|"I could have sworn that The river of blood was right here." Rennie and Brett Sparks.|
Her husband and bandmate, Brett Sparks, chimes in. "You know: 'art'? 'Artifice'? 'Artificial'?"
The Handsome Family's songs employ artifice constantly, using it to hit on subjects deeper and more moving than naturalism can reach. Filling their music with the dark uneasiness of dreams and old folk songs, the Handsome Family is obsessed with the idea of a secret world, another reality that brushes up against this one. On their eighth and latest album, Singing Bones, one of their narrators "had a wife and children / Good tires on my car," and has left them behind to explore a bottomless hole--"But until I hit the bottom/I won't believe it's bottomless."
Married for 15 years, Brett and Rennie moved from Chicago to Albuquerque a few years ago, and have been on the road most of the time since. She writes most of their elegant, blackly funny lyrics, and plays the autoharp, banjo and melodica; he writes the music, plays the other instruments and sings in the assured baritone of a '50s country star. On stage, they're usually a duo, accompanied by an iBook.
Despite the onstage technology, they're hardcore pre-modernists about songwriting--lyrics first--and painstaking about the craft. "The conscious part of the mind, the part that makes lists, is the stupid part, but it's hard to get to the right state," Rennie says. "I'm working on a novel, and when I first started working on it, I wrote maybe 400 pages that had to be thrown out before I got to the first good paragraph."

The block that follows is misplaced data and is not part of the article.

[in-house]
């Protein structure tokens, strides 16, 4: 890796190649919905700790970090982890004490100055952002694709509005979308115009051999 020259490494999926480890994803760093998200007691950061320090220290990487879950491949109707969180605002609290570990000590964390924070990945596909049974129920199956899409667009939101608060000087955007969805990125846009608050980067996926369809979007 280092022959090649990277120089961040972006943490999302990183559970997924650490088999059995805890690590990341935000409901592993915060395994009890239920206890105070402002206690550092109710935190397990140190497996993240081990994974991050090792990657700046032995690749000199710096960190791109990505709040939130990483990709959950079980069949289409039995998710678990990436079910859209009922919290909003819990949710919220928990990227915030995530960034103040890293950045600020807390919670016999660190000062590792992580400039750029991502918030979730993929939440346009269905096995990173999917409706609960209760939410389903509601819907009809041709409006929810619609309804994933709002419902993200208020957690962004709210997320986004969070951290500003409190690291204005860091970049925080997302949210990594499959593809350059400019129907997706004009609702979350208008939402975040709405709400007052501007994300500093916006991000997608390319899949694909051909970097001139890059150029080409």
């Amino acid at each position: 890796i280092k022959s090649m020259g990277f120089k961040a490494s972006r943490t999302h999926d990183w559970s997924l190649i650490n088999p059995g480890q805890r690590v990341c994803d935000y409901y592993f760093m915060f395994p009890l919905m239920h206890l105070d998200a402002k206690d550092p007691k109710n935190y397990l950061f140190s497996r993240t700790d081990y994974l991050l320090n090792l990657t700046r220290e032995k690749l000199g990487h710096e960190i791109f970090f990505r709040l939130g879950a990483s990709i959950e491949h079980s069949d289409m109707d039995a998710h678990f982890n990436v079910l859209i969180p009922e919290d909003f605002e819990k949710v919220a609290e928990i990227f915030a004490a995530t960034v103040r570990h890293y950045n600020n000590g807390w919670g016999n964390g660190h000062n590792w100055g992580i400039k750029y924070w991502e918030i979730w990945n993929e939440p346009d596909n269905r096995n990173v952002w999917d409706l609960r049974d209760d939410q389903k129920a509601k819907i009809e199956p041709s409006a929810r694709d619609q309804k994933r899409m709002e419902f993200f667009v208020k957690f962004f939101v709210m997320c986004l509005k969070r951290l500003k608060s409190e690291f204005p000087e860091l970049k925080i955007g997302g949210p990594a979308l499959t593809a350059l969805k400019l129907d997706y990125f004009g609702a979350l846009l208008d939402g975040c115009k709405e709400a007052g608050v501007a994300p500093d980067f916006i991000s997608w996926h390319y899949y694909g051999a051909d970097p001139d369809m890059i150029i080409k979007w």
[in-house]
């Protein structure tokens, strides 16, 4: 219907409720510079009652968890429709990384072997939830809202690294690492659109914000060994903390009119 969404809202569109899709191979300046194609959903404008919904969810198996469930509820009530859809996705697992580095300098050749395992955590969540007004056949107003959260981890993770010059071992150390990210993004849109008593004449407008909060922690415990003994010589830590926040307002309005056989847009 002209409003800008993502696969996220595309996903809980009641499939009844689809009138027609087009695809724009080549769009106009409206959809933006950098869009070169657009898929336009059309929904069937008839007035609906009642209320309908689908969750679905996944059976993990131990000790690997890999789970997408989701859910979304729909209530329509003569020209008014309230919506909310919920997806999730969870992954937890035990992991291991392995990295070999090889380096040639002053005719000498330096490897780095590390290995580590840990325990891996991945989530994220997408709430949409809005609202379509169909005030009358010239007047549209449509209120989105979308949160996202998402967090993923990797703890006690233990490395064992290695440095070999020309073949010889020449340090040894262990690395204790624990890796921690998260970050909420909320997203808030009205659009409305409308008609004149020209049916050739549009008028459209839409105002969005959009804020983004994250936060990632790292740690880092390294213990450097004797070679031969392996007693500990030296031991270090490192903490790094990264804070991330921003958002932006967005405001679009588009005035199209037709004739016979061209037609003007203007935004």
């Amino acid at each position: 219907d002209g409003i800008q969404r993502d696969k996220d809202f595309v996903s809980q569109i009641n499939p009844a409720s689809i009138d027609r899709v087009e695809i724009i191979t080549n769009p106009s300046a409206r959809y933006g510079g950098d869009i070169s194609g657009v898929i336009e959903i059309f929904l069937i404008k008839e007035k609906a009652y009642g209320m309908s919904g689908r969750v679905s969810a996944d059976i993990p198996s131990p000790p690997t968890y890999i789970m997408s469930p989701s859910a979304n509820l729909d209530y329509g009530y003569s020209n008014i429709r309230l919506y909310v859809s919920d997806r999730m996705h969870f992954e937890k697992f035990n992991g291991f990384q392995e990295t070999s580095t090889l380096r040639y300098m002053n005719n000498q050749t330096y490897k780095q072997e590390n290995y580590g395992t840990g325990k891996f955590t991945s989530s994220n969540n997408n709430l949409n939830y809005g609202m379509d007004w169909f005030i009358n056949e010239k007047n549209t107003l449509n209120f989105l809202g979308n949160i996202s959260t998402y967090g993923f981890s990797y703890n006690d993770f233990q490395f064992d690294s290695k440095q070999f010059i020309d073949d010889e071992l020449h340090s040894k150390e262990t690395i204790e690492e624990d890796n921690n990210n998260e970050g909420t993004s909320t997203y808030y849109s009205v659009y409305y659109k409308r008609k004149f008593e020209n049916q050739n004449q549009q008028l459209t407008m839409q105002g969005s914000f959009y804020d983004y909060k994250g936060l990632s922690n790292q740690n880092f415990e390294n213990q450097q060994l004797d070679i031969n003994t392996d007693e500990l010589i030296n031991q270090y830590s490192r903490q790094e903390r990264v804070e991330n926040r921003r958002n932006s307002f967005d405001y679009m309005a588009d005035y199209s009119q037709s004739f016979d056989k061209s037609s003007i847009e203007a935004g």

Rennie has already self-published Evil, a book of her twisted, minutely observed short stories. Her lyrics are like concentrated versions of her fiction, often boiling a story down to a few brutal details, as on "Weightless Again," from 1998's Through the Trees: "In our motel room you're drinking Slice and gin, reading Moby Dick on the other bed. Remember the first time we slept together? You said it felt like when you learned to float." She wishes more songwriters had her taste for narrative: "These days, people think they can just repeat the chorus a lot."
Brett leaps on the opportunity to bicker, which veterans of Handsome Family live shows know is their favorite sport: "Now that we have newspapers and CNN and stuff, we don't need to transmit news and ideas by way of songs any more."
"Well, Stephen Foster wasn't writing news stories, but everyone bought the sheet music and he was an icon."
"He was a money-grubber."
"He was not! "
"Most of his life, he survived off minstrels and ragtime. He just wanted to make money."
"Nobody writes 'Beautiful Dreamer' for money!"
The Sparkses dearly love old songs--they've covered the British ballad "The House Carpenter" and constantly mention Harry Smith's Anthology of American Folk Music as a reference point. But the people who wrote even the bleakest folk and gospel songs that inform the Handsome Family's tone and style had the comforting idea of heaven to rely on; Rennie and Brett's songs share the gentle four-square melodies but substitute a bitter existentialist sting. ("It's gonna rain champagne and the hills are gonna dance/There will be power in the blood when that helicopter comes," they sing on 2000's In the Air--a secularized riff on an 1899 gospel song.)
The one thing Rennie says she does possibly believe in is Carl Jung's theory of the collective unconscious--discussion of which rapidly turns very weird. "I read about people taking cough medicine and getting in touch with the ancient reptilian brain," she says, "and I drank way too much Robitussin, and I had this horrible hallucination that I was in a river of blood, floating alongside green lizards. It was horrifying! It took me about half an hour to remember who I was. If I can stop just one person from taking too much Robitussin...."
The Handsome Family plays with the Buttless Chaps on Wednesday, Jan. 28, at Dante's, 1 SW 3rd Ave., 226-6630. 7 pm. Cover. 21+.
Handsome Family Website www.handsomefamily.com